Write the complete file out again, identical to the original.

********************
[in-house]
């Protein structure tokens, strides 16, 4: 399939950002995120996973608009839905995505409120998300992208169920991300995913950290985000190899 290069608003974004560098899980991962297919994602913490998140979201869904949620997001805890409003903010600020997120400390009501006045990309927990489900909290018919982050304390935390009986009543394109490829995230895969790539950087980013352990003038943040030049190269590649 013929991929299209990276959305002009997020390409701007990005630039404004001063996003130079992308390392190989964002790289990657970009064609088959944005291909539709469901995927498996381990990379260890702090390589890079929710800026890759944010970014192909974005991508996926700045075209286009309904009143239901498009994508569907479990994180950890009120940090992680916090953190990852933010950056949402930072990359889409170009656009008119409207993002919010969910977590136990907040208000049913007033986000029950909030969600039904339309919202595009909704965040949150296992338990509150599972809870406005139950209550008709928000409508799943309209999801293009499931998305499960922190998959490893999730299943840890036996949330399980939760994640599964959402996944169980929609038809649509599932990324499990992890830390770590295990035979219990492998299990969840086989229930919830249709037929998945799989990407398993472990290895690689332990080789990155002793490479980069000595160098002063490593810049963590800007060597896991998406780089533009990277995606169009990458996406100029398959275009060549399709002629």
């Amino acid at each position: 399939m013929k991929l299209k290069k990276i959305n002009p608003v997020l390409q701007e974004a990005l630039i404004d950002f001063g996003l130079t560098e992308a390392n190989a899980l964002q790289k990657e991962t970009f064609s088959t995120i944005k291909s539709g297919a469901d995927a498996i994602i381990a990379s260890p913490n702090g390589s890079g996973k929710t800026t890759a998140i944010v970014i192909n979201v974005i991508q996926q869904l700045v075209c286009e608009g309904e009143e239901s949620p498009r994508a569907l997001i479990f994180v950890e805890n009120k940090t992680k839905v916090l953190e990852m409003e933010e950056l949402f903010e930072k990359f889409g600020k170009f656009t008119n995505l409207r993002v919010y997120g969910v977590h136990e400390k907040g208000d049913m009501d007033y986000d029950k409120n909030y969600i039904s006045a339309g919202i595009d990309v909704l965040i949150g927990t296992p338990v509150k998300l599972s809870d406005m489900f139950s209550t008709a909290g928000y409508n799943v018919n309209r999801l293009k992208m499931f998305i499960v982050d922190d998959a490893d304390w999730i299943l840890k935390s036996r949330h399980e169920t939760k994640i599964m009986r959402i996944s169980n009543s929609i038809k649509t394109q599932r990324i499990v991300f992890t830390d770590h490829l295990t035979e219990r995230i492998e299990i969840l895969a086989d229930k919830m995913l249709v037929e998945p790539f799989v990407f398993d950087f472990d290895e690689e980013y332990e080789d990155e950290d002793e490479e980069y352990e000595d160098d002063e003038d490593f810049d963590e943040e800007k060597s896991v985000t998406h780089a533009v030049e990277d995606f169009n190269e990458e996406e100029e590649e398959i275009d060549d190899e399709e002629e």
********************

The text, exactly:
[in-house]
């Protein structure tokens, strides 16, 4: 399939950002995120996973608009839905995505409120998300992208169920991300995913950290985000190899 290069608003974004560098899980991962297919994602913490998140979201869904949620997001805890409003903010600020997120400390009501006045990309927990489900909290018919982050304390935390009986009543394109490829995230895969790539950087980013352990003038943040030049190269590649 013929991929299209990276959305002009997020390409701007990005630039404004001063996003130079992308390392190989964002790289990657970009064609088959944005291909539709469901995927498996381990990379260890702090390589890079929710800026890759944010970014192909974005991508996926700045075209286009309904009143239901498009994508569907479990994180950890009120940090992680916090953190990852933010950056949402930072990359889409170009656009008119409207993002919010969910977590136990907040208000049913007033986000029950909030969600039904339309919202595009909704965040949150296992338990509150599972809870406005139950209550008709928000409508799943309209999801293009499931998305499960922190998959490893999730299943840890036996949330399980939760994640599964959402996944169980929609038809649509599932990324499990992890830390770590295990035979219990492998299990969840086989229930919830249709037929998945799989990407398993472990290895690689332990080789990155002793490479980069000595160098002063490593810049963590800007060597896991998406780089533009990277995606169009990458996406100029398959275009060549399709002629």
């Amino acid at each position: 399939m013929k991929l299209k290069k990276i959305n002009p608003v997020l390409q701007e974004a990005l630039i404004d950002f001063g996003l130079t560098e992308a390392n190989a899980l964002q790289k990657e991962t970009f064609s088959t995120i944005k291909s539709g297919a469901d995927a498996i994602i381990a990379s260890p913490n702090g390589s890079g996973k929710t800026t890759a998140i944010v970014i192909n979201v974005i991508q996926q869904l700045v075209c286009e608009g309904e009143e239901s949620p498009r994508a569907l997001i479990f994180v950890e805890n009120k940090t992680k839905v916090l953190e990852m409003e933010e950056l949402f903010e930072k990359f889409g600020k170009f656009t008119n995505l409207r993002v919010y997120g969910v977590h136990e400390k907040g208000d049913m009501d007033y986000d029950k409120n909030y969600i039904s006045a339309g919202i595009d990309v909704l965040i949150g927990t296992p338990v509150k998300l599972s809870d406005m489900f139950s209550t008709a909290g928000y409508n799943v018919n309209r999801l293009k992208m499931f998305i499960v982050d922190d998959a490893d304390w999730i299943l840890k935390s036996r949330h399980e169920t939760k994640i599964m009986r959402i996944s169980n009543s929609i038809k649509t394109q599932r990324i499990v991300f992890t830390d770590h490829l295990t035979e219990r995230i492998e299990i969840l895969a086989d229930k919830m995913l249709v037929e998945p790539f799989v990407f398993d950087f472990d290895e690689e980013y332990e080789d990155e950290d002793e490479e980069y352990e000595d160098d002063e003038d490593f810049d963590e943040e800007k060597s896991v985000t998406h780089a533009v030049e990277d995606f169009n190269e990458e996406e100029e590649e398959i275009d060549d190899e399709e002629e």